Regarding your second question on infusion of beta-lactams, we proposed a weak recommendation for using this. Actually the evidence base was high, so the certainty of evidence was high, but due to other factors, including availability, feasibility, and costs, we ended up with a weak recommendation for [using this]. So this, I think, was a good example of a thorough discussion in the panel, including going through the evidence to the decision framework for moving from evidence to recommendations.

Roman Jaeschke: And why is it difficult to accomplish that infusion rather than boluses?

Morten H. Møller: First of all, there is a cost issue here and also for most patients you would need a central line and that can be a problem somewhere. And also, an infusion on a central line occupies this line, and that can be a problem for some patients.

Roman Jaeschke: But if there is a possibility of starting an additional peripheral line, that would solve it, right?

Morten H. Møller: Yes.

Roman Jaeschke: Does the antibiotic cost differently or is it the cost of a pump and infrastructure?

Morten H. Møller: Yes. I mean, there are some expenses regarding infusion pumps, for instance, and lines, and that can be an issue, for instance, in low- and middle-income countries. This is why we didn’t feel that a strong recommendation was in place here.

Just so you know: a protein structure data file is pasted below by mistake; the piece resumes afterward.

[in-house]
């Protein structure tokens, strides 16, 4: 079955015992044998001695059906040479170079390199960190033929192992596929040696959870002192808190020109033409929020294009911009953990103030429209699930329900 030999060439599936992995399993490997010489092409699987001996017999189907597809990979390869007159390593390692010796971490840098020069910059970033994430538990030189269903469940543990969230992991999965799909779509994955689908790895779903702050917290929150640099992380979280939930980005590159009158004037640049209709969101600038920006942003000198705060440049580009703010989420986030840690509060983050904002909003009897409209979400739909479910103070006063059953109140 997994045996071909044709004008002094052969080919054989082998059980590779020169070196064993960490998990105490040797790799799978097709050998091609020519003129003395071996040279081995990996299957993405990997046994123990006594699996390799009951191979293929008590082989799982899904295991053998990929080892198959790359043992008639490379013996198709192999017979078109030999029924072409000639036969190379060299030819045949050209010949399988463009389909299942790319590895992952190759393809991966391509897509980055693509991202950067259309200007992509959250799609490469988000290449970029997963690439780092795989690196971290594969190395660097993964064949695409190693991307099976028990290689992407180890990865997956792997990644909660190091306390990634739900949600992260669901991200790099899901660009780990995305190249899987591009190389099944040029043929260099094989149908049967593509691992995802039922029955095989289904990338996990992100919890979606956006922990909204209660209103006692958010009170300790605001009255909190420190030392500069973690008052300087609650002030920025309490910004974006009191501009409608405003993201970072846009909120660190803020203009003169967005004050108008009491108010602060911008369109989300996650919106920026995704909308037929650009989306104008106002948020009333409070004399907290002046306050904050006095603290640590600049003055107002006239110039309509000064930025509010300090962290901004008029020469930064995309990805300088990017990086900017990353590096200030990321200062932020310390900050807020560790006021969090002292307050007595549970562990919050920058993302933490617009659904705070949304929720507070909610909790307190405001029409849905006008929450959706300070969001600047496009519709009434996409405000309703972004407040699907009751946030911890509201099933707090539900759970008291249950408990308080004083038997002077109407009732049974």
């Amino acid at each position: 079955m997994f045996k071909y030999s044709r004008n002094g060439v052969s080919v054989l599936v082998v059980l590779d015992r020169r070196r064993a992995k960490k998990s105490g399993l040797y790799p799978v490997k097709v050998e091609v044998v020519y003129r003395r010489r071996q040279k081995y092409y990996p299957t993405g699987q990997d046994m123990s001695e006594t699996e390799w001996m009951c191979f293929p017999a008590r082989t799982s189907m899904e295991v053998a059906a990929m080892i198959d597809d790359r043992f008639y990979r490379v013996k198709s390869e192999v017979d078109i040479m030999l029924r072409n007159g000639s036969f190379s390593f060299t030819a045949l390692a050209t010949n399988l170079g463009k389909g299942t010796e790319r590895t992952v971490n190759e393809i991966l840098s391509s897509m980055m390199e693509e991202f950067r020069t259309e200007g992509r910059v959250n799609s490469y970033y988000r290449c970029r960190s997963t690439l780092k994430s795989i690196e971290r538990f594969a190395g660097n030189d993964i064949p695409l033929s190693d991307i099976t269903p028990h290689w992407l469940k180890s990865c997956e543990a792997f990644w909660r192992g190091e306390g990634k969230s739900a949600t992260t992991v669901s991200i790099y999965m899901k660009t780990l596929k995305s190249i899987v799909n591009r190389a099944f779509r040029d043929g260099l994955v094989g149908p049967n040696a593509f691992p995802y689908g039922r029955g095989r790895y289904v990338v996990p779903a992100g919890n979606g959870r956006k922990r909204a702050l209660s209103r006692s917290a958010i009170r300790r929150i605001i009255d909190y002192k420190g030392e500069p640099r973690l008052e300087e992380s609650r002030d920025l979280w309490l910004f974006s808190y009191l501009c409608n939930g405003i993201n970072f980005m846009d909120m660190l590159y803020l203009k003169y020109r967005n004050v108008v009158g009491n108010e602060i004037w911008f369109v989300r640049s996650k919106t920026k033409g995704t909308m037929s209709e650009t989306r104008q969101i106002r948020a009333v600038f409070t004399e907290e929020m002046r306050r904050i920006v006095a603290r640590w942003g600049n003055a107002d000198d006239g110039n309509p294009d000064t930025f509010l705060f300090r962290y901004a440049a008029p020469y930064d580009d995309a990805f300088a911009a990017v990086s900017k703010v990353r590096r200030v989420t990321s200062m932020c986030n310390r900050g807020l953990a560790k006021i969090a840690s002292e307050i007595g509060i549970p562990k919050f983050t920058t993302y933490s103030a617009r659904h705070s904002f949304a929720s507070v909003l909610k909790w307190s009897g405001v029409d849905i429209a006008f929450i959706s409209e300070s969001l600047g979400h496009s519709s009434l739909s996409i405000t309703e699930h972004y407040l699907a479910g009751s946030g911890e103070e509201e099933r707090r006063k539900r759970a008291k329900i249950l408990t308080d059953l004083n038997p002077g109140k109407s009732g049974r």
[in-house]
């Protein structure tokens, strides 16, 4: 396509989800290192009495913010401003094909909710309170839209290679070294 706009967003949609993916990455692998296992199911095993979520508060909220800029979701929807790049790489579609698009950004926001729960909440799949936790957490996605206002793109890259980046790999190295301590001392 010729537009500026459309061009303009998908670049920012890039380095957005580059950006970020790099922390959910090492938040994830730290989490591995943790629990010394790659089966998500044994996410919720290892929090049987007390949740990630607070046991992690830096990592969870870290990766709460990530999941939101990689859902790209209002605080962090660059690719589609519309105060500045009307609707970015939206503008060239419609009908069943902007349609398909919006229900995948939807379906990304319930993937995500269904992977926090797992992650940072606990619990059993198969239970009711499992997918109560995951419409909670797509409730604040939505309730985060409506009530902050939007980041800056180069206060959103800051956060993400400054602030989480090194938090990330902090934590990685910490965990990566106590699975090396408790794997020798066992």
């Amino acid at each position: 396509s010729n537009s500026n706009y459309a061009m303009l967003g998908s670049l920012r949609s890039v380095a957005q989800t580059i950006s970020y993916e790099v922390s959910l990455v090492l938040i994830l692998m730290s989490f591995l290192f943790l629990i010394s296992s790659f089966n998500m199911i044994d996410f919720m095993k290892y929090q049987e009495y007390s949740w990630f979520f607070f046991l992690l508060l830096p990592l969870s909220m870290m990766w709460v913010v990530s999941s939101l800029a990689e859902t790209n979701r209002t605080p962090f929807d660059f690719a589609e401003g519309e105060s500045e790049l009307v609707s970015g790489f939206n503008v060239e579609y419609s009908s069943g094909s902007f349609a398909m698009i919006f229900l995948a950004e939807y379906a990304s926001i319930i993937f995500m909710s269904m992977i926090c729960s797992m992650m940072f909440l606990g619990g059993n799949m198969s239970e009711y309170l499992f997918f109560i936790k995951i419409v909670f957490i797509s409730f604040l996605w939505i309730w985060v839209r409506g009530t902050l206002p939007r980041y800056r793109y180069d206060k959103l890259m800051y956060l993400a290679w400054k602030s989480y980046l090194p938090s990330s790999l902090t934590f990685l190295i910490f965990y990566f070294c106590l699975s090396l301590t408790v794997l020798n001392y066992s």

Roman Jaeschke: Well, maybe we should start doing it in our units a little bit more [often], then. You provided a nuanced approach, but this nuanced approach also...

Morten H. Møller: At least we tried...

Roman Jaeschke: And I hear it repeatedly with different recommendations. And one is, for example—the first one we were talking about, you know—a different… [for example,] 1-hour [window] emphasis in people with high likelihood or lower likelihood of infection. It begs for recommendations of how to do that, how to recognize it. It carries its own problems.

And another nuanced one: You are recommending a shorter rather than longer use of antibiotics. Could you give us an example of what it means “shorter rather than longer?” One day versus 3 days? A week versus 2 weeks? What did you mean by it?

Morten H. Møller: Yes, both questions are really valid and good. So, for the first question, I agree that differentiating between low-risk patients and high-risk patients is rather easy when writing it, but in daily clinical practice this is more difficult. And again, I think this is a research priority. For instance, when should you initiate antifungal empirical therapy? So, this is an issue, and I agree this is more difficult in daily clinical practice, for sure.